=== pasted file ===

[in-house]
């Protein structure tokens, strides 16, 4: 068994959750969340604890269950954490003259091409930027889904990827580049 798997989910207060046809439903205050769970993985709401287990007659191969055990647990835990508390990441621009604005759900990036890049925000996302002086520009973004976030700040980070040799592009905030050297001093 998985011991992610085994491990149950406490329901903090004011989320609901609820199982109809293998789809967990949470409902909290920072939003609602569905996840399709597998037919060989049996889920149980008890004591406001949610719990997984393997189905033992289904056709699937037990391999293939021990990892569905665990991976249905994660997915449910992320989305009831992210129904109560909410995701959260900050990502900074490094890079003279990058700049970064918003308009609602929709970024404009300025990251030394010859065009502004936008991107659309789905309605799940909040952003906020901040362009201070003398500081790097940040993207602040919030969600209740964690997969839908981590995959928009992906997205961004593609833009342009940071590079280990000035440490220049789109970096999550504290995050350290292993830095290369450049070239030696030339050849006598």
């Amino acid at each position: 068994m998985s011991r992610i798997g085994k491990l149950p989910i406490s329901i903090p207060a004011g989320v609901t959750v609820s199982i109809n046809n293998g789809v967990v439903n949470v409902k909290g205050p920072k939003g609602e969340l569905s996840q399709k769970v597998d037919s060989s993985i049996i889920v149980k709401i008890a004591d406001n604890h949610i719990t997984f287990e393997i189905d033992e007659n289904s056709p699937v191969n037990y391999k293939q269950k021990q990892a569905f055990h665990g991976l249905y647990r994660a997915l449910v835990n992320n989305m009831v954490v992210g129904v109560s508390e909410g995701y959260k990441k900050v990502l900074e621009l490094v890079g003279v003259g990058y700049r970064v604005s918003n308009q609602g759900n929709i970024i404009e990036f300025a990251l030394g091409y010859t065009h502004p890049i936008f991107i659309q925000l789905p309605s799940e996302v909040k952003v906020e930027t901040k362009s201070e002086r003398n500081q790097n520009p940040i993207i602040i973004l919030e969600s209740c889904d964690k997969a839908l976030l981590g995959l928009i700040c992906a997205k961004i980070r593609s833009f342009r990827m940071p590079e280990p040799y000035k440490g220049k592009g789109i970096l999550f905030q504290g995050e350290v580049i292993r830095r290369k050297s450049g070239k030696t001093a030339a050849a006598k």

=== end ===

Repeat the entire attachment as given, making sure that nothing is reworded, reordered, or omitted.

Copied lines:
[in-house]
């Protein structure tokens, strides 16, 4: 068994959750969340604890269950954490003259091409930027889904990827580049 798997989910207060046809439903205050769970993985709401287990007659191969055990647990835990508390990441621009604005759900990036890049925000996302002086520009973004976030700040980070040799592009905030050297001093 998985011991992610085994491990149950406490329901903090004011989320609901609820199982109809293998789809967990949470409902909290920072939003609602569905996840399709597998037919060989049996889920149980008890004591406001949610719990997984393997189905033992289904056709699937037990391999293939021990990892569905665990991976249905994660997915449910992320989305009831992210129904109560909410995701959260900050990502900074490094890079003279990058700049970064918003308009609602929709970024404009300025990251030394010859065009502004936008991107659309789905309605799940909040952003906020901040362009201070003398500081790097940040993207602040919030969600209740964690997969839908981590995959928009992906997205961004593609833009342009940071590079280990000035440490220049789109970096999550504290995050350290292993830095290369450049070239030696030339050849006598």
């Amino acid at each position: 068994m998985s011991r992610i798997g085994k491990l149950p989910i406490s329901i903090p207060a004011g989320v609901t959750v609820s199982i109809n046809n293998g789809v967990v439903n949470v409902k909290g205050p920072k939003g609602e969340l569905s996840q399709k769970v597998d037919s060989s993985i049996i889920v149980k709401i008890a004591d406001n604890h949610i719990t997984f287990e393997i189905d033992e007659n289904s056709p699937v191969n037990y391999k293939q269950k021990q990892a569905f055990h665990g991976l249905y647990r994660a997915l449910v835990n992320n989305m009831v954490v992210g129904v109560s508390e909410g995701y959260k990441k900050v990502l900074e621009l490094v890079g003279v003259g990058y700049r970064v604005s918003n308009q609602g759900n929709i970024i404009e990036f300025a990251l030394g091409y010859t065009h502004p890049i936008f991107i659309q925000l789905p309605s799940e996302v909040k952003v906020e930027t901040k362009s201070e002086r003398n500081q790097n520009p940040i993207i602040i973004l919030e969600s209740c889904d964690k997969a839908l976030l981590g995959l928009i700040c992906a997205k961004i980070r593609s833009f342009r990827m940071p590079e280990p040799y000035k440490g220049k592009g789109i970096l999550f905030q504290g995050e350290v580049i292993r830095r290369k050297s450049g070239k030696t001093a030339a050849a006598k």